Within the Discover Portal, physicians and other healthcare providers obtain important information on the daily health reports of their patients to determine the best treatment options.
The Proteus Digital Medicine model has transformed healthcare by improving medication adherence, which reduces treatment failures and the need to re-treat patients.
Connected health sensors
Connected e-health sensors can be further categorized as end-use market, sensor, and platform sensors. End-use market sensors for IoMT include wearables, embedded devices, and invasive sensors.
Wearable sensors are continuously worn or placed in direct contact with human skin to closely monitor the individual’s activities without interrupting or limiting their normal movement.
Motion trackers are a particularly popular type of wearable health device that has several useful applications not only within the medical field but also for sports, fall risk assessment, and monitoring of the elderly population.
Aside from their usefulness to motivate users to track daily workouts and maintain a more active and healthy lifestyle, many wearable devices have also been used to measure critical elements in healthcare monitoring, the most common of which include an electrocardiogram (ECG) and electroencephalogram (EEG) measurements.
One exciting technology designed to integrate wearable sensors with critical health monitoring tools is body-worn smart clothing.
Smart clothing allows individuals with chronic diseases to benefit from a full-range health monitoring system, as compared with existing technologies that often only record a limited number of physiological signals.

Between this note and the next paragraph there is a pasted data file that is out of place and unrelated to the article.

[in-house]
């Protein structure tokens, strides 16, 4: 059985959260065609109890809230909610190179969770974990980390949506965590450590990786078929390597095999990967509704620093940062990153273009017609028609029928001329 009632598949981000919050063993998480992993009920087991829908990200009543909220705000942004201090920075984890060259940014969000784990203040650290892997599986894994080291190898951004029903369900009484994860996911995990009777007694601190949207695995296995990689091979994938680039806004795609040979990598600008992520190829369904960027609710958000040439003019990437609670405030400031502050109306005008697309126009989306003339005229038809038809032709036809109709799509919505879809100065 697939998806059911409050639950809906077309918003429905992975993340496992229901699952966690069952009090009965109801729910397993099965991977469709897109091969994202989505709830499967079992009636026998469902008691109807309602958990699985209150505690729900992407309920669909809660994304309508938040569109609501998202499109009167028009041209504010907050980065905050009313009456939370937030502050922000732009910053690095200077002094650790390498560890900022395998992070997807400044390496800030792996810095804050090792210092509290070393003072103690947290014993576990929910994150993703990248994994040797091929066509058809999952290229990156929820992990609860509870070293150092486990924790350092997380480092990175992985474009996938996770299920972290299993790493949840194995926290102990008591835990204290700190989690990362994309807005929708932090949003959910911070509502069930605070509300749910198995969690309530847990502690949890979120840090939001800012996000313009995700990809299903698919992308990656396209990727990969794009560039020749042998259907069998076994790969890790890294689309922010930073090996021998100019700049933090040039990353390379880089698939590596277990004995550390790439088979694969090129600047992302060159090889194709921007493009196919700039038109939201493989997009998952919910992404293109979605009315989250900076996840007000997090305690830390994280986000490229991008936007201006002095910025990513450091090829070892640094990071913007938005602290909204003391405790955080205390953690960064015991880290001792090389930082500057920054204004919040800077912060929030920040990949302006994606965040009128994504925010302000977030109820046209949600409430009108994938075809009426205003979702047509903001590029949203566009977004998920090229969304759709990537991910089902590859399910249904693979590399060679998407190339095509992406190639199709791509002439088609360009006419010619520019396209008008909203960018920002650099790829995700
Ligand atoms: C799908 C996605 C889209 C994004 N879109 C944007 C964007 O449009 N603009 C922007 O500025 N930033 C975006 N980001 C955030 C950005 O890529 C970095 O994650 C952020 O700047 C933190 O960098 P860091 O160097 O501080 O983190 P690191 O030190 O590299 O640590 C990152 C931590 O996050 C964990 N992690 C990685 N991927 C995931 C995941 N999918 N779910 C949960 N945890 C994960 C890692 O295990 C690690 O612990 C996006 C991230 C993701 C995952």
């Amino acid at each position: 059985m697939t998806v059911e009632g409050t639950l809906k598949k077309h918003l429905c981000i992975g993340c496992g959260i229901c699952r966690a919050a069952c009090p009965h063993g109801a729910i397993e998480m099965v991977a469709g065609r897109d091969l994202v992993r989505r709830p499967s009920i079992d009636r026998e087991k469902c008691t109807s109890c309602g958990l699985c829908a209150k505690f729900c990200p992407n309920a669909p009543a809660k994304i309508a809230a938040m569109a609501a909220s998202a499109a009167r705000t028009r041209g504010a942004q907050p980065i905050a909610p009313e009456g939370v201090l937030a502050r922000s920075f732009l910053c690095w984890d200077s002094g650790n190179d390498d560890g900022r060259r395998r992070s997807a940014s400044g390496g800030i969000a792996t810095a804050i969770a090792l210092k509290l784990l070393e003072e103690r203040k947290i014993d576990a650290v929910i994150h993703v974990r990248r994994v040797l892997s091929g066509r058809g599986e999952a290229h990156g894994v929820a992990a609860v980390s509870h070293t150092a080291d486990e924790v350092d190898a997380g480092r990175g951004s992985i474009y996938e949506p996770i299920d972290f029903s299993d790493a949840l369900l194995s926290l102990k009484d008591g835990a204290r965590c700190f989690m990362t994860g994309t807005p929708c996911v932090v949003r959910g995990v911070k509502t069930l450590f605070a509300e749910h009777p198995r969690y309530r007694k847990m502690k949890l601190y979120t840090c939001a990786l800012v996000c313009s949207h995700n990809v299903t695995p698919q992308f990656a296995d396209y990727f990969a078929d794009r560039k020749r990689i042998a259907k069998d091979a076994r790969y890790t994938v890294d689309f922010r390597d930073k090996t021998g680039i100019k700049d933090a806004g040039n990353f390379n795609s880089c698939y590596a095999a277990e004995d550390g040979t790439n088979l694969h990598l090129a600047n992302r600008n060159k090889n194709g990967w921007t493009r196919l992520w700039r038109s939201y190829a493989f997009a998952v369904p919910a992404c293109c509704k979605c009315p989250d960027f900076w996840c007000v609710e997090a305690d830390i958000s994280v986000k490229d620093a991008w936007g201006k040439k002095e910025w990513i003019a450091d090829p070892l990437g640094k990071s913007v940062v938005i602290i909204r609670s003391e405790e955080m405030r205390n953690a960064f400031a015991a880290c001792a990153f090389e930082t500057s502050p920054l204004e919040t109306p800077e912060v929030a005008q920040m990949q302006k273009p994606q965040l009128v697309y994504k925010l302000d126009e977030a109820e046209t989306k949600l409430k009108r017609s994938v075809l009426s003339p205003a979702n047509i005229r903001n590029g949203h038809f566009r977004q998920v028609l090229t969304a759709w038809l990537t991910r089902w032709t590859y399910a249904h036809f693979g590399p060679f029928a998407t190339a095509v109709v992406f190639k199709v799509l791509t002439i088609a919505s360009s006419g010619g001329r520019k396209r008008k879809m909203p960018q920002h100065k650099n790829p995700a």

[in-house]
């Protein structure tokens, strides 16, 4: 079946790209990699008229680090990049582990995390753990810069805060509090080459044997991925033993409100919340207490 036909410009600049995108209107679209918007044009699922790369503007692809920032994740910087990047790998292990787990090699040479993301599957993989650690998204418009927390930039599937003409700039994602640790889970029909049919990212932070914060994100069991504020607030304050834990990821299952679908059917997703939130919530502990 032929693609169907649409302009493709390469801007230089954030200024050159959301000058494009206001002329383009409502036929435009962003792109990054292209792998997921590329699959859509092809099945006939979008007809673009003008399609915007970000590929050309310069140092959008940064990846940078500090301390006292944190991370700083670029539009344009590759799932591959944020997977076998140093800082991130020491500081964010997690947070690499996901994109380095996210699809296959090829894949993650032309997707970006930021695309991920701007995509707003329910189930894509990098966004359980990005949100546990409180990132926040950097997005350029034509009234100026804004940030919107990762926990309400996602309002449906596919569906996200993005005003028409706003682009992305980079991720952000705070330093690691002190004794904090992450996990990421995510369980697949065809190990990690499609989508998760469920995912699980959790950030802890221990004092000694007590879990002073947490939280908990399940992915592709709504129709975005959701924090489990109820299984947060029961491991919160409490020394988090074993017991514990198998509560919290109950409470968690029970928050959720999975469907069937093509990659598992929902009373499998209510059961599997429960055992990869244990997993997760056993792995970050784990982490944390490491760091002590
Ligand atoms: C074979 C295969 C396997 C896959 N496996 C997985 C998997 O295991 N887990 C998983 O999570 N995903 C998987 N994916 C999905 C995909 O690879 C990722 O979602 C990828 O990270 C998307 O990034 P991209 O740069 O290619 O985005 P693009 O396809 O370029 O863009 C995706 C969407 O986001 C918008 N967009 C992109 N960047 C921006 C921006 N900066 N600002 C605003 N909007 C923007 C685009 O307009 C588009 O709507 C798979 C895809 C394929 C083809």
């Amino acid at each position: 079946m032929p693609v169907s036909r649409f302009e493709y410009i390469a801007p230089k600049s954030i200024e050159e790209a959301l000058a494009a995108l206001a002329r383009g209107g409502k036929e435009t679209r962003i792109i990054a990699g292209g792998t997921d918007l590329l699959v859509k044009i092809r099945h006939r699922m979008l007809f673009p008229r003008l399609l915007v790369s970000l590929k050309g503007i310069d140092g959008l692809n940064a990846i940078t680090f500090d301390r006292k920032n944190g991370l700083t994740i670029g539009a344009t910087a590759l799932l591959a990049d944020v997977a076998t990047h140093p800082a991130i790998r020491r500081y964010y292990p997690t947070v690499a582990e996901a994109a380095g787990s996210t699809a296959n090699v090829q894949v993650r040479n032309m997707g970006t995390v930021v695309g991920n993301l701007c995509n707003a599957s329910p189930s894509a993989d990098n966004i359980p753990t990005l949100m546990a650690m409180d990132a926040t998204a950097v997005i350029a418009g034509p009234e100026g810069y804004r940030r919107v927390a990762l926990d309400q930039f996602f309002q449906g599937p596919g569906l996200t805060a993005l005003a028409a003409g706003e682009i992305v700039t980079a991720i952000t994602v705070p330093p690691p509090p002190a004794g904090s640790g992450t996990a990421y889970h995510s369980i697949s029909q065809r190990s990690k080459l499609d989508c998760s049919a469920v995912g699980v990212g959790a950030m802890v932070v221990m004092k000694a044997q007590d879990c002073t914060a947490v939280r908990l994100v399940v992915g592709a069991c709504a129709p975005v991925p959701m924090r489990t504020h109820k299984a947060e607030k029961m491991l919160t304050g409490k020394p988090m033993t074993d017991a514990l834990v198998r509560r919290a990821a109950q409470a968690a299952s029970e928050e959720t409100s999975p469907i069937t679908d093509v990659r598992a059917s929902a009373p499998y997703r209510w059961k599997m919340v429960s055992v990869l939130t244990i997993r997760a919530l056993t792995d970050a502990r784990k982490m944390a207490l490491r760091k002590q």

Israel-based company HealthWatch has emerged as a pioneer in the development of smart-digital garments, particularly with its development of the Master Caution®.
Master Caution® is the only 12-lead ECG remote monitoring smart clothing that has been cleared by the United States Food and Drug Administration as a medical device.
This sensor-rich textile garment measures 3-12 lead ECG that not only provides healthcare providers with continuous monitoring for cardiac events such as ischemia and arrhythmias, but can also sense changes in the patient's respiration rate, sudden falls, inactivity, and body temperature.
Sources and Further Reading
- Medical Things era: A systematic review of current and future trends. Computer Communications 150; 644-660. doi:10.1016/j.comcom.2019.12.030.
- Ray, P. P., Dash, D., Kumar, N. (2020). Sensors for internet of medical things: State-of-the-art, security and privacy issues, challenges and future directions. Computer Communications. doi:10.1016/j.comcom.2020.05.029.
- Haghi, M., Thurow, K., Habil, I., Stoll, R., & Habil, M. (2017). Wearable Devices in Medical Internet of Things: Scientific Research and Commercially Available Devices. Healthcare Informatics Research 23(1); 4-15. doi:10.4258/hir.2017.23.1.4.
- “Proteus” – Proteus Digital Health
- “Technology” – HealthWatch